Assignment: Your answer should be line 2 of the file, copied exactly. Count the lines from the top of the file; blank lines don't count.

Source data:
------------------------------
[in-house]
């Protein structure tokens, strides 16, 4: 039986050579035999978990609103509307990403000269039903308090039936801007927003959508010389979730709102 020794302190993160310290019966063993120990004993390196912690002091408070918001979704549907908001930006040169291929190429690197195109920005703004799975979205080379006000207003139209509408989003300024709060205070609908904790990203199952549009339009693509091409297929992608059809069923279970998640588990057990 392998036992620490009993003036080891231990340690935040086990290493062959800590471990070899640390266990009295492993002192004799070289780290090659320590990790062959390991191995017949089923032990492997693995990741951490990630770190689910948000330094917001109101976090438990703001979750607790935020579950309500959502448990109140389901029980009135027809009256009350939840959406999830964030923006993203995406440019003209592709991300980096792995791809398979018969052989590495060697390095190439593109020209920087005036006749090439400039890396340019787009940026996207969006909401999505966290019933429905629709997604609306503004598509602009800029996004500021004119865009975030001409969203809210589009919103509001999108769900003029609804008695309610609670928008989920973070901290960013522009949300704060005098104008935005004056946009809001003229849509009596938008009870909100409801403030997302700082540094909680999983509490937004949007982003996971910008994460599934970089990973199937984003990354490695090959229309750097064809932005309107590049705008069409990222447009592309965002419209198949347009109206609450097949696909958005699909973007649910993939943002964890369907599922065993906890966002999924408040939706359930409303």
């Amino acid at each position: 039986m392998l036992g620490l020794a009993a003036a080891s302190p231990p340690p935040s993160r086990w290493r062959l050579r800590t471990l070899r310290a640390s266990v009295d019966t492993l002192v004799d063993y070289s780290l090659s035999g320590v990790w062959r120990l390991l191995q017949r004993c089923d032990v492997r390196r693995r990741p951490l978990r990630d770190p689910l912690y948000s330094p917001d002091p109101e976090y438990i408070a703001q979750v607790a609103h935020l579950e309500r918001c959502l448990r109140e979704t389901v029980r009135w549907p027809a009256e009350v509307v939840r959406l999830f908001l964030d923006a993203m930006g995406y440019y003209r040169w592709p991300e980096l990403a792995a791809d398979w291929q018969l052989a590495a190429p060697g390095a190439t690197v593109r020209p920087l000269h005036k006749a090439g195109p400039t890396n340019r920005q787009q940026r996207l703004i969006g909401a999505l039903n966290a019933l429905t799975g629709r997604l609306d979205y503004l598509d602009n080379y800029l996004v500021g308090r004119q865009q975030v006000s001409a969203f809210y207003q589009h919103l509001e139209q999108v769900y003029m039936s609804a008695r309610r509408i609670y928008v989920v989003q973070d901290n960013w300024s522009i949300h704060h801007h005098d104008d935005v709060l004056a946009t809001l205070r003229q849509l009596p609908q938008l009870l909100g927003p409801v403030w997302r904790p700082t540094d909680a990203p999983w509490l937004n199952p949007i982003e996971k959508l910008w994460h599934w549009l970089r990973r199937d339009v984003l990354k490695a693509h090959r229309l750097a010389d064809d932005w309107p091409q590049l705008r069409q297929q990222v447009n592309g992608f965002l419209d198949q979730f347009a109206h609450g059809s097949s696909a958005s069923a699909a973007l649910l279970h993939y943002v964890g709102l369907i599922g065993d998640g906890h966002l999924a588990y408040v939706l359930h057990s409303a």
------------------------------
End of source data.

């Protein structure tokens, strides 16, 4: 039986050579035999978990609103509307990403000269039903308090039936801007927003959508010389979730709102 020794302190993160310290019966063993120990004993390196912690002091408070918001979704549907908001930006040169291929190429690197195109920005703004799975979205080379006000207003139209509408989003300024709060205070609908904790990203199952549009339009693509091409297929992608059809069923279970998640588990057990 392998036992620490009993003036080891231990340690935040086990290493062959800590471990070899640390266990009295492993002192004799070289780290090659320590990790062959390991191995017949089923032990492997693995990741951490990630770190689910948000330094917001109101976090438990703001979750607790935020579950309500959502448990109140389901029980009135027809009256009350939840959406999830964030923006993203995406440019003209592709991300980096792995791809398979018969052989590495060697390095190439593109020209920087005036006749090439400039890396340019787009940026996207969006909401999505966290019933429905629709997604609306503004598509602009800029996004500021004119865009975030001409969203809210589009919103509001999108769900003029609804008695309610609670928008989920973070901290960013522009949300704060005098104008935005004056946009809001003229849509009596938008009870909100409801403030997302700082540094909680999983509490937004949007982003996971910008994460599934970089990973199937984003990354490695090959229309750097064809932005309107590049705008069409990222447009592309965002419209198949347009109206609450097949696909958005699909973007649910993939943002964890369907599922065993906890966002999924408040939706359930409303």